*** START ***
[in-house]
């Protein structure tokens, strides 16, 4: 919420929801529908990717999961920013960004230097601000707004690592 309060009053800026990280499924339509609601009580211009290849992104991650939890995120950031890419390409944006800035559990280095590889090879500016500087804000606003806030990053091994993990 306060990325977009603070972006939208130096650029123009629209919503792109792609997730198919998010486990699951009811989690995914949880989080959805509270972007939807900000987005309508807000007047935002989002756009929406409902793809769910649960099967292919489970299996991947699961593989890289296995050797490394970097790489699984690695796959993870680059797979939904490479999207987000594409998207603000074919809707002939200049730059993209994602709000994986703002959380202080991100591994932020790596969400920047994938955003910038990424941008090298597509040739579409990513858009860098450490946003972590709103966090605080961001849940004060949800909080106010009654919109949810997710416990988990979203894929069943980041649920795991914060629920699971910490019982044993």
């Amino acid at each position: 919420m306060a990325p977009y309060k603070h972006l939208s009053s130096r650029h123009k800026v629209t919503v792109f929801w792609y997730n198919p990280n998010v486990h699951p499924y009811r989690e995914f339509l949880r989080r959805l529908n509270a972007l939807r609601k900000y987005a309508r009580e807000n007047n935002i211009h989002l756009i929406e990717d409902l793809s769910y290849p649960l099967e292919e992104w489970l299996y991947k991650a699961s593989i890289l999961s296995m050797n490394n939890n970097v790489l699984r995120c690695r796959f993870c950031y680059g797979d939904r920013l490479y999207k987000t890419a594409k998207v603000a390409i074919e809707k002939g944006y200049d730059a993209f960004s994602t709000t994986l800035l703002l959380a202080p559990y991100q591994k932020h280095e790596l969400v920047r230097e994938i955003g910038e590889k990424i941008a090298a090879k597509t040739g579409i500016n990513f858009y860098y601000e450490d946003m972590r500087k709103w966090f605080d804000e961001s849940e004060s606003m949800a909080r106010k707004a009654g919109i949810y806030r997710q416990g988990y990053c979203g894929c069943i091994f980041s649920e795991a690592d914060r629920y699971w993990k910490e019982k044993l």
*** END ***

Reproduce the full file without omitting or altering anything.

[in-house]
């Protein structure tokens, strides 16, 4: 919420929801529908990717999961920013960004230097601000707004690592 309060009053800026990280499924339509609601009580211009290849992104991650939890995120950031890419390409944006800035559990280095590889090879500016500087804000606003806030990053091994993990 306060990325977009603070972006939208130096650029123009629209919503792109792609997730198919998010486990699951009811989690995914949880989080959805509270972007939807900000987005309508807000007047935002989002756009929406409902793809769910649960099967292919489970299996991947699961593989890289296995050797490394970097790489699984690695796959993870680059797979939904490479999207987000594409998207603000074919809707002939200049730059993209994602709000994986703002959380202080991100591994932020790596969400920047994938955003910038990424941008090298597509040739579409990513858009860098450490946003972590709103966090605080961001849940004060949800909080106010009654919109949810997710416990988990979203894929069943980041649920795991914060629920699971910490019982044993």
């Amino acid at each position: 919420m306060a990325p977009y309060k603070h972006l939208s009053s130096r650029h123009k800026v629209t919503v792109f929801w792609y997730n198919p990280n998010v486990h699951p499924y009811r989690e995914f339509l949880r989080r959805l529908n509270a972007l939807r609601k900000y987005a309508r009580e807000n007047n935002i211009h989002l756009i929406e990717d409902l793809s769910y290849p649960l099967e292919e992104w489970l299996y991947k991650a699961s593989i890289l999961s296995m050797n490394n939890n970097v790489l699984r995120c690695r796959f993870c950031y680059g797979d939904r920013l490479y999207k987000t890419a594409k998207v603000a390409i074919e809707k002939g944006y200049d730059a993209f960004s994602t709000t994986l800035l703002l959380a202080p559990y991100q591994k932020h280095e790596l969400v920047r230097e994938i955003g910038e590889k990424i941008a090298a090879k597509t040739g579409i500016n990513f858009y860098y601000e450490d946003m972590r500087k709103w966090f605080d804000e961001s849940e004060s606003m949800a909080r106010k707004a009654g919109i949810y806030r997710q416990g988990y990053c979203g894929c069943i091994f980041s649920e795991a690592d914060r629920y699971w993990k910490e019982k044993l």